Similarly, a lot of powerlifters assume a wide stance for squatting and try to make the movement as hip dominant as possible. But if you’re squatting for quad development it makes more sense to assume a more narrow stance and try to remain as upright as possible.
Finally, powerlifters try to make their form as efficient as possible. But for physique purposes it can be beneficial at times to try to lift more inefficiently and really “feel” the weight.
3. Too Focused on the “Big 3”
Powerlifters are dogmatic about the Big 3 lifts, even for non-powerlifters. Those three exercises are put on a pedestal and everything else is marginalized to “assistance” or “accessory” lifts.
Again, this makes sense if you’re a powerlifter, but for everyone else it’s absurd.
Having a few key lifts that you focus on and use as a barometer to measure progress is great, but for the non-powerlifter, there’s nothing magical about the squat, bench, and deadlift.
There’s nothing wrong with them either. I like all three and use them if the situation calls for it, but they’re certainly not absolutely essential like a powerlifters would lead you to believe.
What’s more, many people simply shouldn’t be doing the three powerlifts, either for injury reasons or because their body structure just doesn’t lend itself well to the exercise.
That’s blasphemy to a lot of powerlifters, who will call you a ***** for even suggesting something other than the Big 3, but if you’re not competing there are no mandatory exercises.
The key then becomes to find a few compound movements that feel good to you – meaning you feel them working the areas you’re looking to work and they don’t cause pain – and make them your bitch.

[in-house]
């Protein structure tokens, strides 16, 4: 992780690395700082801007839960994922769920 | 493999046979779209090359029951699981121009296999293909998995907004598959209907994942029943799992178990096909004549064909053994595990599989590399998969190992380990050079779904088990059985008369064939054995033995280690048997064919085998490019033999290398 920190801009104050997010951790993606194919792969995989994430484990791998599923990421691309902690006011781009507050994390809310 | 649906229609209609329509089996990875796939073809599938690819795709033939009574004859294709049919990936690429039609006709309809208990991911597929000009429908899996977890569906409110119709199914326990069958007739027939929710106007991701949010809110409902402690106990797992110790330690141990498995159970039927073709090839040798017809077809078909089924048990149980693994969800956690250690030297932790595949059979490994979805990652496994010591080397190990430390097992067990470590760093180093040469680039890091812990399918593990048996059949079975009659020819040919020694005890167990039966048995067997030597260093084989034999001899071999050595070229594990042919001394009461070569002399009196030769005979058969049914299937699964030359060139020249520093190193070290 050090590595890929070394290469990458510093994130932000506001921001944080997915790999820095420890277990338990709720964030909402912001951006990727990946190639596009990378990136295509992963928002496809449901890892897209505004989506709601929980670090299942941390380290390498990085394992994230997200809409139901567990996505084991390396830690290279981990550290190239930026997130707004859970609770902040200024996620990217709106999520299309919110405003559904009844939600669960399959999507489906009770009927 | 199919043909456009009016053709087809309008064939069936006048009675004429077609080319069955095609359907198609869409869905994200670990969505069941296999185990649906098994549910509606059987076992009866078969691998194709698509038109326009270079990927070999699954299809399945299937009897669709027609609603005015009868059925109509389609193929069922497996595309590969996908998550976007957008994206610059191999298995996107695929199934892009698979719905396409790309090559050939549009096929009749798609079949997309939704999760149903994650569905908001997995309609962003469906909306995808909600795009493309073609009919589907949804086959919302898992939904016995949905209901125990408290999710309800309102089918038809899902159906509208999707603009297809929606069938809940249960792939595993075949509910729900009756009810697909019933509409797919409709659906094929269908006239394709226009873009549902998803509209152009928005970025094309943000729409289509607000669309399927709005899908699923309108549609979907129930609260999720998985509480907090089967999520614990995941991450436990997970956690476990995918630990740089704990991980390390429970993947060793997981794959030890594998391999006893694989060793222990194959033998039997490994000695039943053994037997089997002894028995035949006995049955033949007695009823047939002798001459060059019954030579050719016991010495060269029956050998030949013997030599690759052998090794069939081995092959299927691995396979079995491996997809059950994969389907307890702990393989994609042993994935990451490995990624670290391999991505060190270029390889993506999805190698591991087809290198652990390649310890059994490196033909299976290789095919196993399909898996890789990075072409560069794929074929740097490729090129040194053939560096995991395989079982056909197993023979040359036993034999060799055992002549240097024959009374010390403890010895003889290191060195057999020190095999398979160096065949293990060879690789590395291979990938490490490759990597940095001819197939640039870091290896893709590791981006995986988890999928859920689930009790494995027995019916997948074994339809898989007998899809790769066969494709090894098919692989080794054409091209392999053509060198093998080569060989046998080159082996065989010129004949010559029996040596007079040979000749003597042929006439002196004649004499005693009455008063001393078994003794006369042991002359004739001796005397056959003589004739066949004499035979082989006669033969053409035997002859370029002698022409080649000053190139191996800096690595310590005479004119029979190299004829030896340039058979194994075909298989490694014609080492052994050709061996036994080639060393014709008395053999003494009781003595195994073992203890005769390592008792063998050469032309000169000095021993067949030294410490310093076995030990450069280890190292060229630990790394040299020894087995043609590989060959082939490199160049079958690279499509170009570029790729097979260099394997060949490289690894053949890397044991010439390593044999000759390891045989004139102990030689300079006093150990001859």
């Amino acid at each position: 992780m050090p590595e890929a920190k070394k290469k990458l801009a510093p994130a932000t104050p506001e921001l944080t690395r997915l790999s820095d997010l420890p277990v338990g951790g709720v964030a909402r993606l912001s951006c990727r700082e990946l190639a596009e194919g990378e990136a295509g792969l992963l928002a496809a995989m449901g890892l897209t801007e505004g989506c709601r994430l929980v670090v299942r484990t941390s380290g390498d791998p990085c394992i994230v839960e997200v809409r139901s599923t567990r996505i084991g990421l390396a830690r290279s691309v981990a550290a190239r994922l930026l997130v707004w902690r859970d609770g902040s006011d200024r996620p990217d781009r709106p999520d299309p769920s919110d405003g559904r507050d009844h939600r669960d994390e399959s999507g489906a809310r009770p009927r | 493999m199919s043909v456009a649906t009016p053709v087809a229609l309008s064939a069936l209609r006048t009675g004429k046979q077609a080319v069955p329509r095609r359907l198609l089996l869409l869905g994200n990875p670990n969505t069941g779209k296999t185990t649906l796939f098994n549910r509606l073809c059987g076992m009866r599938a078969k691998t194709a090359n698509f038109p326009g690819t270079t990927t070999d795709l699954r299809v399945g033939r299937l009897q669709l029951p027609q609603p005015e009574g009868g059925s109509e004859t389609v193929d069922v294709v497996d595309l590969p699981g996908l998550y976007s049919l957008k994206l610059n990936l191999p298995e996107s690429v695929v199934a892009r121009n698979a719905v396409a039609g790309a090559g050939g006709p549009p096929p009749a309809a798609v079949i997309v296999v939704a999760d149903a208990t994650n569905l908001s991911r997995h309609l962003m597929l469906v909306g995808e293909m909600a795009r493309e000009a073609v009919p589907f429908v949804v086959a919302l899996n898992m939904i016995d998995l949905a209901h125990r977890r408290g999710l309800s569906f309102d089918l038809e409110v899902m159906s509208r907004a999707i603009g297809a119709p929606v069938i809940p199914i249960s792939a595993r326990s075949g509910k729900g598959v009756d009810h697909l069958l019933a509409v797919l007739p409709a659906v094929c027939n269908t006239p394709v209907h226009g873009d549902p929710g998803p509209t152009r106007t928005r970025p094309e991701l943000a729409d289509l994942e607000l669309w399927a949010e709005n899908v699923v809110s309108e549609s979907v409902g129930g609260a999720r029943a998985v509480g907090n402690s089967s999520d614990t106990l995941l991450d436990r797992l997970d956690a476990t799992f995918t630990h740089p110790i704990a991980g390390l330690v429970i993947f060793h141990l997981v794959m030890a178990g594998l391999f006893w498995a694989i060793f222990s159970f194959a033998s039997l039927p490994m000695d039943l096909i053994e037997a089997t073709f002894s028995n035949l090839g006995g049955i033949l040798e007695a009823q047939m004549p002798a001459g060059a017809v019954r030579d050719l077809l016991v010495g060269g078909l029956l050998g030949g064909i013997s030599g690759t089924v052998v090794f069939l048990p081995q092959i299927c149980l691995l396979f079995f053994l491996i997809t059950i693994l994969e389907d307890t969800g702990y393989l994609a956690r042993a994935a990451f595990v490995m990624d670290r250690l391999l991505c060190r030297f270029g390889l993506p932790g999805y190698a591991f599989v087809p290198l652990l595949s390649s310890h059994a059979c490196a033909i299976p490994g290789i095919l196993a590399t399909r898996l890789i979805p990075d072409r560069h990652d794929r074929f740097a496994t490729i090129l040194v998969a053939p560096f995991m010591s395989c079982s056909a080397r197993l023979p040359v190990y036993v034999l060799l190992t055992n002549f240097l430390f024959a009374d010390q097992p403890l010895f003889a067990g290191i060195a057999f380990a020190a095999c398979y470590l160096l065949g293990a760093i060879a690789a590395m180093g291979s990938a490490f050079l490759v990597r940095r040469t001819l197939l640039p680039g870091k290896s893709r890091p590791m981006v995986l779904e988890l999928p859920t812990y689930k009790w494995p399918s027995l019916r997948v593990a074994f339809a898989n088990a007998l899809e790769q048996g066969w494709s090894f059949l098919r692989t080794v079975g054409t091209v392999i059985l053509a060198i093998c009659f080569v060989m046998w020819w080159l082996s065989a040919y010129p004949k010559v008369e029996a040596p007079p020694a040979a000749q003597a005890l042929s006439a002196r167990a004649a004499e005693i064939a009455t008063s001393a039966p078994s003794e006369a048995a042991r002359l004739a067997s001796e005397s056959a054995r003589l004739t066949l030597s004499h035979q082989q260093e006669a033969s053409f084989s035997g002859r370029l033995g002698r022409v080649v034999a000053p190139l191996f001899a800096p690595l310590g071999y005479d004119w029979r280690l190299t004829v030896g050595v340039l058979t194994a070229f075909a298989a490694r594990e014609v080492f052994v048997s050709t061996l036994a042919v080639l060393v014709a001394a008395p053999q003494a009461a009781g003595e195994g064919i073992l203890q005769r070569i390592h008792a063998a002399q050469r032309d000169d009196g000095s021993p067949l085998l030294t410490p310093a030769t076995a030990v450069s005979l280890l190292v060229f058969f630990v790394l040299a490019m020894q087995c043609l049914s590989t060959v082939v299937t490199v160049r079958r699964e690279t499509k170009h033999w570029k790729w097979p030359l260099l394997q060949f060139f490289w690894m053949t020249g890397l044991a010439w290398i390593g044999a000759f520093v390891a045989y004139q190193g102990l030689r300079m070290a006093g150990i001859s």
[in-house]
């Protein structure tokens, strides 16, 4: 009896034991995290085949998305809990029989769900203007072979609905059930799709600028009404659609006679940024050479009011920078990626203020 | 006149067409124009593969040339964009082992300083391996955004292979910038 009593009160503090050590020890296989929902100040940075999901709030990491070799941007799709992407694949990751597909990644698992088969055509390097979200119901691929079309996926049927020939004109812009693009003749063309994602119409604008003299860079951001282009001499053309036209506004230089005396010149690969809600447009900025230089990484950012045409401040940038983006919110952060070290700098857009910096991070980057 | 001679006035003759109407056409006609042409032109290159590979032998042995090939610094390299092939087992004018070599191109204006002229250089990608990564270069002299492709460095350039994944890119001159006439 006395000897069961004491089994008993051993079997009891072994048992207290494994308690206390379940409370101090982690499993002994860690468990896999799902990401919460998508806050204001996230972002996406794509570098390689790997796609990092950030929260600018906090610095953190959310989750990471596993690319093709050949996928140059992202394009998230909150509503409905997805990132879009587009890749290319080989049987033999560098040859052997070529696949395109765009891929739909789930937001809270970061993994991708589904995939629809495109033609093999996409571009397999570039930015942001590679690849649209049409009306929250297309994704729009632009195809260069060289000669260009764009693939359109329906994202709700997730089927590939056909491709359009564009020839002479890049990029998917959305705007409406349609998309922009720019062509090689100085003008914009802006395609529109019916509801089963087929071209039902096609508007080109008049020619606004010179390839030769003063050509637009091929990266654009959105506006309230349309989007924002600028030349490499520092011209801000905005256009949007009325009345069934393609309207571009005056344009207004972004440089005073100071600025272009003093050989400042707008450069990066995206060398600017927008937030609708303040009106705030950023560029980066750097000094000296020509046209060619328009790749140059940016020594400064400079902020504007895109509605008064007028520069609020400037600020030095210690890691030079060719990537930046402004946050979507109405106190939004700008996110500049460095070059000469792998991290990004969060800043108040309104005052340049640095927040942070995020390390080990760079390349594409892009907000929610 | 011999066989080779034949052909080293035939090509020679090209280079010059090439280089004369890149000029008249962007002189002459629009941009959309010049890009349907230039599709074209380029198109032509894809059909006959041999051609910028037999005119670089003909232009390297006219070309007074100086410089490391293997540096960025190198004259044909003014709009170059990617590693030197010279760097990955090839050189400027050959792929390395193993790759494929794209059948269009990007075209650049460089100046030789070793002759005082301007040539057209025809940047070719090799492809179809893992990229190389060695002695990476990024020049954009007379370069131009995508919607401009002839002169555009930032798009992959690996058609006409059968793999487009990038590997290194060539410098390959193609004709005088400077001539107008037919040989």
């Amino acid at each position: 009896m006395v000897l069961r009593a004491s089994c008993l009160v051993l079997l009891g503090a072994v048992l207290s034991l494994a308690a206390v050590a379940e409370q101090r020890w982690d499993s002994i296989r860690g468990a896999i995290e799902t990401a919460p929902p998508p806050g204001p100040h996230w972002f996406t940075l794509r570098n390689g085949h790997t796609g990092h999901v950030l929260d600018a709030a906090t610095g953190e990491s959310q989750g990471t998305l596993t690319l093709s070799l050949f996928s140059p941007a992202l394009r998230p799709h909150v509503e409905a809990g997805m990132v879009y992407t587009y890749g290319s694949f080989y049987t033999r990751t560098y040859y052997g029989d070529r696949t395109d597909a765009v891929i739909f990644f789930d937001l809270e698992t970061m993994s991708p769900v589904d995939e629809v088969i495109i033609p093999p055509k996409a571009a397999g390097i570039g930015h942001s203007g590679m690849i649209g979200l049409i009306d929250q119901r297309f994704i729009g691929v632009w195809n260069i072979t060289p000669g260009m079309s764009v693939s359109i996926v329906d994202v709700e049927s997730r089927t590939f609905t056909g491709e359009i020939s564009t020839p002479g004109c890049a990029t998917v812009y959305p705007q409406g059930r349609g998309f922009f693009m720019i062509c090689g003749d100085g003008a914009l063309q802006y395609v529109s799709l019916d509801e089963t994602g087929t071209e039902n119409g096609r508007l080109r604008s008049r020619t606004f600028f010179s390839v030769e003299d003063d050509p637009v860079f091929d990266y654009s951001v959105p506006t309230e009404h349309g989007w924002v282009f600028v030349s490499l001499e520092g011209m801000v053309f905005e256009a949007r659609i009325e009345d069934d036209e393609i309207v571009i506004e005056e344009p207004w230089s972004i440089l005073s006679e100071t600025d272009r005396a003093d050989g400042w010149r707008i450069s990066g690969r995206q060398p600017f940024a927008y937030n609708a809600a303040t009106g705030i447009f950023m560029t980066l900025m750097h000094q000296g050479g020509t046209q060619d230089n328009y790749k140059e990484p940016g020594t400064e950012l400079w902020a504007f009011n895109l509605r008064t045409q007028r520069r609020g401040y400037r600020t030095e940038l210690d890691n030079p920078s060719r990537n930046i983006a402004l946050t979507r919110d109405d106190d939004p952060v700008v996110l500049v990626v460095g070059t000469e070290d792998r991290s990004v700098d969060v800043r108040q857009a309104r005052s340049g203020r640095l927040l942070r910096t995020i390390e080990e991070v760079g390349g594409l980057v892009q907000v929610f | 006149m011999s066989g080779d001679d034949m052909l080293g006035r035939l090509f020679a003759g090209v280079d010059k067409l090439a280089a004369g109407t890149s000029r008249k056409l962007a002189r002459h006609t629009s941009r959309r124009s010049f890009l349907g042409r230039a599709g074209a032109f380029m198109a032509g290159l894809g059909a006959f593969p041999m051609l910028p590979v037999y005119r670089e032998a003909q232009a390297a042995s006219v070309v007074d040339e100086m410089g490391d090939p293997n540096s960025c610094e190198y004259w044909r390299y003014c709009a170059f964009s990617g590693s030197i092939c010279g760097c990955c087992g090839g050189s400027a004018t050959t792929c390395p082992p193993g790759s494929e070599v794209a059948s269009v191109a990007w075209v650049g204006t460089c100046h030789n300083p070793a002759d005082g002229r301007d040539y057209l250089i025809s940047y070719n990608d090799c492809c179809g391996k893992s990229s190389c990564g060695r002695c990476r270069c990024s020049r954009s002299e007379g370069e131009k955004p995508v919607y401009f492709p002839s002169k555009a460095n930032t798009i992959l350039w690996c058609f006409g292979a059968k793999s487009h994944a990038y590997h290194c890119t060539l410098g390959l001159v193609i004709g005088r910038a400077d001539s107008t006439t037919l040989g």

Don’t worry if the exercises you like are deemed to be “assistance” exercises by the powerlifting community. Powerlifters like to judge exercises based on their carryover to the squat, bench, and deadlift. But who cares about carryover if you aren’t being tested in those lifts, or any lifts for that matter? An assistance exercise is just an exercise that brings you closer to your goal, whatever that might be.
If your goal to build a bigger chest but you’ve never felt the bench press much in your pecs or benching gives you shoulder pain, you’d be much better off switching to an incline press or a low-incline dumbbell press.
If conventional deadlifts bug your lower back, rather than stubbornly continue to do them, try trap bar deadlifts, rack pulls, or RDLs.
If squats bug your knees or lower back, or if you always seem to turn your squats into something that more closely resembling a good morning despite working on your form, try front squats, Bulgarian split squats, or low-handle trap bar squats.
In short, non-powerlifters can learn a lot from powerlifters. But if you’re not competing, keep an open mind. Listen to Bruce Lee.